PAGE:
D. et al v. Department of Education, State of Hawai'i

Filing 38

ORDER AFFIRMING THE HEARINGS OFFICER'S OCTOBER 26, 2010 ORDER GRANTING RESPONDENT'S MOTION TO DISMISS OR IN THE ALTERNATIVE FOR SUMMARY JUDGMENT. Signed by JUDGE LESLIE E. KOBAYASHI on 4/30/2012. (afc)CERTIFICATE O F SERVICEParticipants registered to receive electronic notifications received this document electronically at the e-mail address listed on the Notice of Electronic Filing (NEF). Participants not registered to receive electronic notifications were served by first class mail on the date of this docket entry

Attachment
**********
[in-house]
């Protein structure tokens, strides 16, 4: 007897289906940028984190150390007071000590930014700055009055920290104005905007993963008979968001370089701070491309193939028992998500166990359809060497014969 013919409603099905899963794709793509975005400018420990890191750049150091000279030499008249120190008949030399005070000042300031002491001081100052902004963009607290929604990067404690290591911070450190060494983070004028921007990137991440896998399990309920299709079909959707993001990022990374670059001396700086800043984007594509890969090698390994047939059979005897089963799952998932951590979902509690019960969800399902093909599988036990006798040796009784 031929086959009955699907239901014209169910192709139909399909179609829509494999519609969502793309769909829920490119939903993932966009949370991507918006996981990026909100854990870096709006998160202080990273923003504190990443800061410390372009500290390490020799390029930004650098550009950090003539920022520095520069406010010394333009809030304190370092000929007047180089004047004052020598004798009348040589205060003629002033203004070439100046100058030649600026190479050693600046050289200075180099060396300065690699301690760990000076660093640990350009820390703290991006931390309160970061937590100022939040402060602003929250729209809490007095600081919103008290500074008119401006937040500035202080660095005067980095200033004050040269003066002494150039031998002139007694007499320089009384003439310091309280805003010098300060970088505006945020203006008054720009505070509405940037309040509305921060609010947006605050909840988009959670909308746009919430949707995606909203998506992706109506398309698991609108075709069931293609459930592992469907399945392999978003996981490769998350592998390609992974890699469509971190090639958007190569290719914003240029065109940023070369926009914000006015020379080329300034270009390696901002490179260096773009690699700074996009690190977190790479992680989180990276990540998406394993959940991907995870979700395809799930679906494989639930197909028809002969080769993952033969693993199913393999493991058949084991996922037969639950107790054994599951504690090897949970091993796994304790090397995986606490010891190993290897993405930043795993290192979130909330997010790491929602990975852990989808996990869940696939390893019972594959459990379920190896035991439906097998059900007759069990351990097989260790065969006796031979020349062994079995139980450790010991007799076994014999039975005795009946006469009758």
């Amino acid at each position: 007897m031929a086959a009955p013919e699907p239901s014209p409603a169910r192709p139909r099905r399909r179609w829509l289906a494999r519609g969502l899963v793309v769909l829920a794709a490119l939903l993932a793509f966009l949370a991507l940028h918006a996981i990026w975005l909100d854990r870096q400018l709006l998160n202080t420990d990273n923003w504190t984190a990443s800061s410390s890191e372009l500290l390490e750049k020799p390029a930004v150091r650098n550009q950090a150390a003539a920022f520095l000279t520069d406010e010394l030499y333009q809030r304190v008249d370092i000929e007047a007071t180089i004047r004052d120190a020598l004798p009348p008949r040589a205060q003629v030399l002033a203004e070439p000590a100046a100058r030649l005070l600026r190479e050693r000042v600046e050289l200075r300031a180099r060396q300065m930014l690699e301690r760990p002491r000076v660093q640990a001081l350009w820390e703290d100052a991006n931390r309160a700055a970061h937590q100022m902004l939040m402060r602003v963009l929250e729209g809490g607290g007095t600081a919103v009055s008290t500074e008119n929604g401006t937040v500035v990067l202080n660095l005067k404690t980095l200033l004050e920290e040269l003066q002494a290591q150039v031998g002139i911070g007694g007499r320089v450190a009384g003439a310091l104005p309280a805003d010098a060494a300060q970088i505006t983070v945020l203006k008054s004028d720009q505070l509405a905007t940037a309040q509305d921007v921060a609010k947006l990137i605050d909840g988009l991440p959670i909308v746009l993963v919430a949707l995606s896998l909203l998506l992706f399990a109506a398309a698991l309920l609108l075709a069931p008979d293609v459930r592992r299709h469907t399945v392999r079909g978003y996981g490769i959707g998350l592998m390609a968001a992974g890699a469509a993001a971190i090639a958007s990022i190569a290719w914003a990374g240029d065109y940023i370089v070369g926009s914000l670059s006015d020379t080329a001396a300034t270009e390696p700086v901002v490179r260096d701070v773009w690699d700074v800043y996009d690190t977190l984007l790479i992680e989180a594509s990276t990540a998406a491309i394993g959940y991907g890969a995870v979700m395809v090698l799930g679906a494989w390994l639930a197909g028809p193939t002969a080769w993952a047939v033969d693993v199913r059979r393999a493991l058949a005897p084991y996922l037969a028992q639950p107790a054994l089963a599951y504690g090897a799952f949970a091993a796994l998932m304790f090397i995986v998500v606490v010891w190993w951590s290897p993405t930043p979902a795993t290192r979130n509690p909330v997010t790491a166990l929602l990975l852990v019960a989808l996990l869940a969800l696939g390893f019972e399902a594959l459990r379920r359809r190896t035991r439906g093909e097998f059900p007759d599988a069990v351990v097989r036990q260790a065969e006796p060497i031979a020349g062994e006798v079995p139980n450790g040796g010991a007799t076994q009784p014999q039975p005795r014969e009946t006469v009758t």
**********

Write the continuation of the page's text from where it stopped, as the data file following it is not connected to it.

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IN THE UNITED STATES DISTRICT COURT FOR THE DISTRICT OF HAWAII R.T.D., by and through his parents, R.D. and M.D., ) ) ) ) Plaintiffs, ) vs. ) ) DEPARTMENT OF EDUCATION, ) ) STATE OF HAWAII, ) ) Defendant. _____________________________ ) CIVIL NO. 10-00641 LEK-RLP ORDER AFFIRMING THE HEARINGS OFFICER’S OCTOBER 26, 2010 ORDER GRANTING RESPONDENT’S MOTION TO DISMISS OR IN THE ALTERNATIVE FOR SUMMARY JUDGMENT Before the Court is an appeal by Plaintiff R.T.D., by and through his parents, R.D. and M.D. (“R.T.D.”), of the Administrative Hearings Officer’s (“Hearings Officer”) Order Granting Respondent’s Motion to Dismiss or in the Alternative for Summary Judgment (“Decision”), filed on October 26, 2010. Plaintiff filed his Opening Brief on October 24, 2011. Defendant the Department of Education, State of Hawai`i (“Defendant” or “the DOE”) filed its Answering Brief on November 14, 2011, and Plaintiff filed his Reply Brief on November 28, 2001. heard oral argument in this matter on January 3, 2012. The Court Appearing on behalf of Plaintiff was Jennifer Patricio, Esq., and appearing on behalf of Defendant was Kris Murakami, Esq. Pursuant to this Court’s order, the parties submitted supplemental briefing after United States District Judge David Alan Ezra issued his decision in R.P.-K., et al. v. Department of Education, Civ. No. 10-00436 DAE-KSC (“the Class Action”). Plaintiff filed his supplemental brief on April 6, 2012, and Defendant filed its supplemental brief on April 13, 2012. After careful consideration of the parties’ submissions, the arguments of counsel, and the relevant legal authority, the Decision is HEREBY AFFIRMED because this Court agrees with Judge Ezra’s decision in the Class Action. BACKGROUND I. Factual and Administrative Background On November 5, 2010, R.T.D. filed his Complaint for Declaratory and Injunctive Relief (“Complaint”) appealing from the Hearing Officer’s Decision. R.T.D. is a student eligible for services under the Individuals with Disabilities Education Act of 2004 (“IDEA”), 20 U.S.C. § 1400 et seq., because he has been diagnosed with Down Syndrome, Mental Retardation, Autism Spectrum Disorder, Mental Illness, Hearing Impairment, Vision Impairment, and Speech and Language Disorder. [Complaint at ¶¶ 1, 7.] The Complaint alleges, in pertinent part: 10. R.T.D. has been a student at Kalaheo High School since 2005. 11. R.T.D. turned 20 years of age on June 24, 2010. 12. On or about June 28, 2010 Defendant issued a Prior Written Notice advising that R.D. and M.D.’s request for continued special education and related services beyond the 2009-2010 school year was denied based on Act 163 of the 2010 Hawaii Session Laws [(“Act 163”)] which prohibits 2 any student aged 20 or over on the first instructional day of the school year from attending public school. 13. Plaintiffs filed a due process complaint on or about June 30, 2010 raising the following issues: a. Whether Defendant’s refusal to continue to provide R.T.D. with special education and related services until his 22nd birthday is a denial of a [free appropriate public education (“FAPE”)] in violation of IDEA; b. Whether Defendant’s refusal to continue to provide R.T.D. with special education and related services until his 22nd birthday while allowing non-disabled students over 20 to pursue a CB or GED high school equivalency diploma is a denial of FAPE in violation of IDEA; and, c. Whether Defendant should be estopped from claiming that it can refuse to provide R.T.D. special education and related services when in its application for IDEA funding it represented that it provided a FAPE to all students with disabilities until they become 22 years of age. 14. Act 163 of the 2010 Session Laws of Hawaii was signed into law on June 3, 2010 and became effective July 1, 2010. 15. Defendant offers non-disabled students beyond the age of 20 an opportunity to continue their education by attending adult education classes in pursuit of CB (competency-based) or a GED (General Education Development) high school equivalency diplomas. 3 16. In its application for IDEA funding, Defendant represented that a free and appropriate public education is available to all children with disabilities residing in the State until age 22. 17. Defendant has acknowledged that R.T.D. continues to need special education and related services in order to receive a meaningful educational opportunity. 18. Defendant’s administrative rules terminate eligibility for special education and related services when a student reaches 20 years of age before the first instructional day of the school year. 19. R.T.D. would benefit from further education with appropriate special education and related services. Defendant’s denial of FAPE is based solely on the fact that he is 20 years of age. [Complaint at pgs. 3-5.] The Complaint alleges the following claims: the Hearings Officer erred in determining that he lacked jurisdiction over the issues in the due process complaint; the Hearings Officer erred in applying the age-eligibility rule in Act 163 instead of the IDEA requirement that the provision of FAPE extends to age twenty-two; refusal to provide R.T.D. special education and related services until his twenty-second birthday while allowing non-disabled students to pursue CB or GED diplomas violates Title II of the Americans with Disabilities Act (“ADA”); Defendant’s actions violate Section 504 of the Rehabilitation Act of 1973 (“Rehab Act”); and Defendant should be estopped from terminating the offer of FAPE at age twenty because it 4 represented to the federal government in its applications for IDEA funding that it provided FAPE to students ages three to twenty-one, inclusive. II. Plaintiff’s Opening Brief In his Opening Brief, Plaintiff contends that the Hearings Officer’s Decision is not entitled to deference because it was cursory and erroneous. In particular, the Hearings Officer: found that students with disabilities could enroll in the DOE’s continuing education program, but he ignored the fact that students with disabilities would not be able to benefit from the program without the necessary services; and failed to consider whether offering high school equivalency courses to nondisabled students ages twenty and twenty-one is consistent with denying a FAPE to disabled students of the same age. Plaintiff argues: Defendant’s eligibility for federal funds under IDEA is conditioned on its having policies and procedures in effect ensuring that a . . . [FAPE] is available to students “between the ages of 3 and 21, inclusive.” 20 U.S.C. § 1412(a)(1)(A). States are exempted from the obligation to make FAPE available to children 18 through 21, however, if: its application to those children would be inconsistent with state law or practice, or the order of any court, respecting the provision of public education to children in those age ranges. 20 U.S.C. § 1412(a)(1)(B). According to the legislative history, the exception from IDEA’s age eligibility rule: 5 shall not apply . . . (1) where a State does in fact provide or assure the provision of free public education to non-handicapped children in these age groups. S. Rep. No. 94-168 at 19, reprinted at 2 U.S. Code, Cong., Adm. News (1975) at 1443 (italics in original). Providing FAPE to disabled students in Hawai`i aged 18 to 22 is not inconsistent with Hawai`i law regarding the provision of public education generally. Students between 20 and 22 may enroll in one of two high school equivalency programs that Defendant offers without limitation. See Haw. Rev. Stat. § 302A-433(3) (2007). Those programs constitute “public education” as the term is used in 20 U.S.C. § 1412(a)(1)(A). . . . [Opening Brief at 12-13 (footnotes omitted).] Plaintiff therefore argues that providing services to students with disabilities would not be inconsistent with state law and would be consistent with the long standing State practice of providing the adult education programs to students over twenty. Plaintiff also argues that this district court’s ruling in B.T. ex rel. Mary T. v. Department of Education, State of Hawaii, 637 F. Supp. 2d 856 (D. Hawai`i 2009), enjoining the State of Hawai`i from denying special education services based solely on a student’s attaining the age of twenty, is evidence that the State’s practices under Act 163 violate the IDEA and discriminate against disabled students. The State legislature enacted Act 163 in response to B.T., but Plaintiff argues that Act 163 itself violates the IDEA and discriminates against disabled students. Plaintiff argues that there is some uncertainty about B.T. 6 because Defendant has interpreted the case as requiring students with disabilities over age twenty to prove that they would benefit from further education, but Plaintiff argues that this interpretation is not warranted. Plaintiff asks this Court to clarify the issue. Finally, Plaintiff argues that he has proven his prima facie case under the ADA and the Rehab Act. III. Defendant’s Answering Brief In its Answering Brief, Defendant emphasizes that not all of the issues which Plaintiff raises in the Opening Brief were raised in the administrative due process proceeding. Defendant contends that the only issues before this Court are: did the Hearings Officer err in ruling that he did not have jurisdiction over the case; does the IDEA require that Defendant provide Plaintiff with services through age twenty-two in spite of Act 163; and is the DOE estopped from claiming that the upper age limit to qualify for services under the IDEA is twenty? Defendant contends that the Hearings Officer properly ruled that he did not have jurisdiction because the due process complaint did not meet the requirements of Haw. Admin. R. § 8-6061(a)(1), which is consistent with 34 C.F.R. § 300.507. Even assuming, arguendo, that the Hearings Officer had jurisdiction over the due process complaint, Defendant contends that the Hearings Officer was still required to dismiss the due process 7 complaint because 20 U.S.C. § 1412(a)(1)(B) does not obligate the DOE to provide a FAPE to students between the ages of twenty to twenty-one inclusive, and Act 163 addressed the flaw identified in the B.T. decision. Defendant also argues that the DOE allows all adults over the age of eighteen to participate in the CB program or the GED program. Defendant notes that the IDEA is not an anti- discrimination statute; it is an entitlement program with specific eligibility requirements, including age. In contrast, the Rehab Act is an anti-discrimination statute, but it does not require educational institutions to disregard students’ disabilities, to modify their programs to allow disabled students to participate, or to lower or modify their standards to accommodate disabled students. Further, Defendant argues that R.T.D. has no standing to challenge the adult education programs because there is no evidence that he applied for and was denied admission or access to any adult education program because of his disability. As to the judicial estoppel claim, Defendant contends that this argument is precluded under the summary judgment order in the Class Action. See R.P.-K. v. Dep’t of Educ., Haw., 817 F. Supp. 2d 1182, 1199-201 (D. Hawai`i 2011). As to Plaintiff’s argument regarding the B.T. decision, Defendant emphasizes that Plaintiff did not raise this in the due 8 process complaint. Further, the issues that were raised in B.T. are distinct from those in the instant case, and Plaintiff cannot overcome the fact that Plaintiff does not have standing because there is no actual case in controversy and no actual injury. Finally, Defendant argues that Plaintiff has not established a prima facie case for his ADA claim or his Rehab Act claim for the reasons stated in the Class Action summary judgment order. IV. See R.P.-K., 817 F. Supp. 2d at 1196-99. Plaintiff’s Reply Brief In his Reply Brief, Plaintiff largely reiterates the arguments that he raised in the Opening Brief. Plaintiff emphasizes that the adult education program, while theoretically open to everyone, would have little or no value to disabled students without the necessary services. Thus, the program is discriminatory. STANDARDS I. IDEA Overview “The IDEA is a comprehensive educational scheme, conferring on disabled students a substantive right to public education.” Hoeft v. Tucson Unified Sch. Dist., 967 F.2d 1298, 1300 (9th Cir. 1992) (citing Honig v. Doe, 484 U.S. 305, 310, 108 S. Ct. 592, 98 L. Ed. 2d 686 (1988)). The IDEA ensures that “all children with disabilities have available to them a free appropriate public education that emphasizes special education and related services designed to meet their unique needs and prepare them for further education, employment, and independent living.” 20 U.S.C. § 1400(d)(1)(A). According to 9 the IDEA, a FAPE is special education and services that—(A) have been provided at public expense, under public supervision and direction, and without charge; (B) meet the school standards of the State educational agency; (C) include an appropriate preschool, elementary school or secondary school education in the State involved; and (D) are provided in conformity with the individualized education program required under section 1414(d) of this title. 20 U.S.C. § 1401(9). To provide a FAPE in compliance with the IDEA, a state educational agency receiving federal funds must evaluate a student, determine whether that student is eligible for special education and services, conduct and implement an [individualized educational program (“IEP”)], and determine an appropriate educational placement of the student. 20 U.S.C. § 1414. Student’s FAPE must be “tailored to the unique needs of the handicapped child by means of an ‘individualized educational program’ (IEP).” Hendrick Hudson Cent. Sch. Dist. Bd. of Educ. v. Rowley, 458 U.S. 176, 181, 102 S. Ct. 3034, 73 L. Ed. 2d 690 (1982) (“Rowley”) (citing 20 U.S.C. § 1401(18)). The IEP, which is prepared at a meeting between a qualified representative of the local educational agency, the child’s teacher, the child’s parents or guardian, and, where appropriate, the child, consists of a written document containing (A) a statement of the present levels of educational performance of such child, (B) a statement of annual goals, including short-term instructional objectives, (C) a statement of the specific educational services to be provided to such child, and the extent to which such child will be able to participate in regular educational programs, (D) the projected date for initiation and anticipated duration of such services, and (E) appropriated objective basis, whether instructional objectives are 10 being achieved. 20 U.S.C. § 1401(19). Local or regional educational agencies must review, and where appropriate revise, each child’s IEP at least annually. 20 U.S.C. §§ 1414(a)(5), 1413(a)(11). . . . J.W. ex rel. J.E.W. v. Fresno Unified Sch. Dist., 626 F.3d 431, 432 (9th Cir. 2010). II. Standard of Review The standard for district court review of an administrative decision under the IDEA is set forth in 20 U.S.C. § 1415(i)(2)(C), which provides: In any action brought under this paragraph, the court – (i) shall receive the records of the administrative proceedings; (ii) shall hear additional evidence at the request of a party; and (iii) basing its decision on the preponderance of the evidence, shall grant such relief as the court determines is appropriate. This standard requires that the district court give “‘due weight’” to the administrative proceedings. L.M. v. Capistrano Unified Sch. Dist., 556 F.3d 900, 908 (9th Cir. 2009) (citations omitted). The district court, however, has the discretion to determine the amount of deference it will accord the administrative ruling. J.W., 626 F.3d at 438 (citing Gregory K. v. Longview Sch. Dist., 811 F.2d 1307, 1311 (9th Cir. 1987)). 11 In reaching that determination, the court should consider the thoroughness of the hearings officer’s findings, increasing the degree of deference where said findings are “‘thorough and careful.’” L.M., 556 F.3d at 908 (quoting Capistrano Unified Sch. Dist. v. Wartenberg, 59 F.3d 884, 892 (9th Cir. 1995)). The district court should give “substantial weight” to the hearings officer’s decision when the decision “evinces his careful, impartial consideration of all the evidence and demonstrates his sensitivity to the complexity of the issues presented.” Cnty. of San Diego v. Cal. Special Educ. Hearing Office, 93 F.3d 1458, 1466-67 (9th Cir. 1996) (citation and quotation marks omitted)). Such deference is appropriate because “if the district court tried the case anew, the work of the hearing officer would not receive ‘due weight,’ and would be largely wasted.” 59 F.3d at 891. Wartenberg, “[T]he ultimate determination of whether an IEP was appropriate,” however, “is reviewed de novo.” A.M. ex rel. Marshall v. Monrovia Unified Sch. Dist., 627 F.3d 773, 778 (9th Cir. 2010) (citing Wartenberg, 59 F.3d at 891). A court’s inquiry in reviewing IDEA administrative decisions is twofold: “First, has the State complied with the procedures set forth in the Act? And second, is the individualized educational program developed through the Act’s procedures reasonably calculated to enable the child to receive educational benefits?” [Rowley, 458 U.S. at 206-07] (footnotes omitted). “If these requirements are met, the State has complied with the obligations 12 imposed by Congress and the courts can require no more.” Id. at 207. J.L. v. Mercer Island Sch. Dist., 592 F.3d 938, 947 (9th Cir. 2010) (some citations omitted). The burden of proof in an IDEA appeal proceeding is on the party challenging the administrative ruling. Hood v. Encinitas Union Sch. Dist., 486 F.3d 1099, 1103 (9th Cir. 2007) (citations omitted). The challenging party must show, by a preponderance of the evidence, that the hearing decision should be reversed. J.W., 626 F.3d at 438 (citations omitted). DISCUSSION In the Class Action, Judge Ezra granted summary judgment in favor of the DOE on the plaintiffs’ judicial estoppel claim, because the DOE “fully discloses that general eligibility criteria are contingent upon a student being between the ages of three and twenty. Without a misrepresentation on the form, and in light of this disclosure, the Court finds the doctrine of judicial estoppel does not require Defendant to provide Plaintiffs a FAPE beyond the age of twenty.” R.P.-K., 817 F. Supp. 2d at 1201. Judge Ezra presided over a bench trial in the Class Action. In his Findings of Fact, Conclusions of Law, and Decision (“Class Action Decision”), Judge Ezra ruled in favor of the DOE on the plaintiffs’ IDEA claim. Judge Ezra found: Plaintiffs have not demonstrated that the DOE has 13 a state law or practice whereby non-disabled students between the ages of twenty and twenty-two are being provided the functional equivalent of a secondary school education. Therefore, lowering the age limit for FAPE eligibility to twenty pursuant to Act 163 is consistent with the State’s law and practice respecting the provision of public education to general education students over the age of twenty. In short, Plaintiffs have not established a violation of the IDEA. R.P.-K. ex rel. C.K. v. Dep’t of Educ., Haw., Civ. No. 10-00436 DAE-KSC, 2012 WL 1082250, at *8 (D. Hawai`i Mar. 30, 2012) (footnote omitted). Judge Ezra also ruled in favor of the DOE on the plaintiffs’ ADA and Rehab Act claims, finding that the plaintiffs did “not establish[] that the DOE failed to provide reasonable accommodations necessary to avoid discrimination on the basis of a disability in violation of Title II of the ADA and § 504 of the Rehab Act.” Id. at *9. This Court directed R.T.D. and Defendant to file supplemental briefs addressing the relevance of the Class Action Decision to the instant case. [Dkt. no. 34.] Although stating his disagreement with the Class Action Decision, R.T.D. recognizes that, if this Court were to follow the Class Action Decision, “the DOE would likely prevail in this appeal because identical issues are raised in both cases.” at 2.] [Pltf.’s Suppl. Br. Similarly, Defendant recognizes that the issues raised in the Class Action were identical to the issues raised in R.T.D.’s appeal. Defendant urges the Court to follow the Class Action 14 Decision and affirm the Hearings Officer’s Decision. [Defs.’ Suppl. Br. at 2-3.] This Court agrees with the parties that the issues raised in R.T.D.’s appeal are identical to the issues that Judge Ezra ruled upon in the Class Action. Further, this Court agrees with Judge Ezra’s summary judgment order and the Class Action Decision. This Court therefore finds in favor of Defendant on all claims in R.T.D.’s Complaint. CONCLUSION On the basis of the foregoing, the Hearings Officer’s October 26, 2010 Order Granting Respondent’s Motion to Dismiss or in the Alternative for Summary Judgment is HEREBY AFFIRMED. IT IS SO ORDERED. DATED AT HONOLULU, HAWAII, April 30, 2012. /S/ Leslie E. Kobayashi Leslie E. Kobayashi United States District Judge R.T.D., EX REL R.D. V. DEPARTMENT OF EDUCATION; CIVIL NO. 1000641 LEK-RLP; ORDER AFFIRMING THE HEARINGS OFFICER’S OCTOBER 26, 2010 ORDER GRANTING RESPONDENT’S MOTION TO DISMISS OR IN THE ALTERNATIVE FOR SUMMARY JUDGMENT 15